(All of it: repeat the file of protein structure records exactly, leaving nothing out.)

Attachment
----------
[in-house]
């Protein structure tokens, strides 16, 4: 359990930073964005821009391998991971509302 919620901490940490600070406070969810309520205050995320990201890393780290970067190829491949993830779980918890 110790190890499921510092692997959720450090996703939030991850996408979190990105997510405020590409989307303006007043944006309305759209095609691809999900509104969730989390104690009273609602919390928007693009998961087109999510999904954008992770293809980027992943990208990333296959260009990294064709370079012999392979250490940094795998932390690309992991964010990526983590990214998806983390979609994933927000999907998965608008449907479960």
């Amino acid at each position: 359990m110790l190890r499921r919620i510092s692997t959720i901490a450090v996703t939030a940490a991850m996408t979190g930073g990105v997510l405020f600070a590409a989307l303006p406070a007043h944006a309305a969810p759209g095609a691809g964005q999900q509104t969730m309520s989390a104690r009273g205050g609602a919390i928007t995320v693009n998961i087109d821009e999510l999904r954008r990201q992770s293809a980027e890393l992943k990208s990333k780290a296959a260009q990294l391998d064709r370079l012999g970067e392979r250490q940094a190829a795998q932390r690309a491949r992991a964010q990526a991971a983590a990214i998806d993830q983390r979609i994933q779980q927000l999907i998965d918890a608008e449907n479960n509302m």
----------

[in-house]
């Protein structure tokens, strides 16, 4: 359990930073964005821009391998991971509302 919620901490940490600070406070969810309520205050995320990201890393780290970067190829491949993830779980918890 110790190890499921510092692997959720450090996703939030991850996408979190990105997510405020590409989307303006007043944006309305759209095609691809999900509104969730989390104690009273609602919390928007693009998961087109999510999904954008992770293809980027992943990208990333296959260009990294064709370079012999392979250490940094795998932390690309992991964010990526983590990214998806983390979609994933927000999907998965608008449907479960």
């Amino acid at each position: 359990m110790l190890r499921r919620i510092s692997t959720i901490a450090v996703t939030a940490a991850m996408t979190g930073g990105v997510l405020f600070a590409a989307l303006p406070a007043h944006a309305a969810p759209g095609a691809g964005q999900q509104t969730m309520s989390a104690r009273g205050g609602a919390i928007t995320v693009n998961i087109d821009e999510l999904r954008r990201q992770s293809a980027e890393l992943k990208s990333k780290a296959a260009q990294l391998d064709r370079l012999g970067e392979r250490q940094a190829a795998q932390r690309a491949r992991a964010q990526a991971a983590a990214i998806d993830q983390r979609i994933q779980q927000l999907i998965d918890a608008e449907n479960n509302m």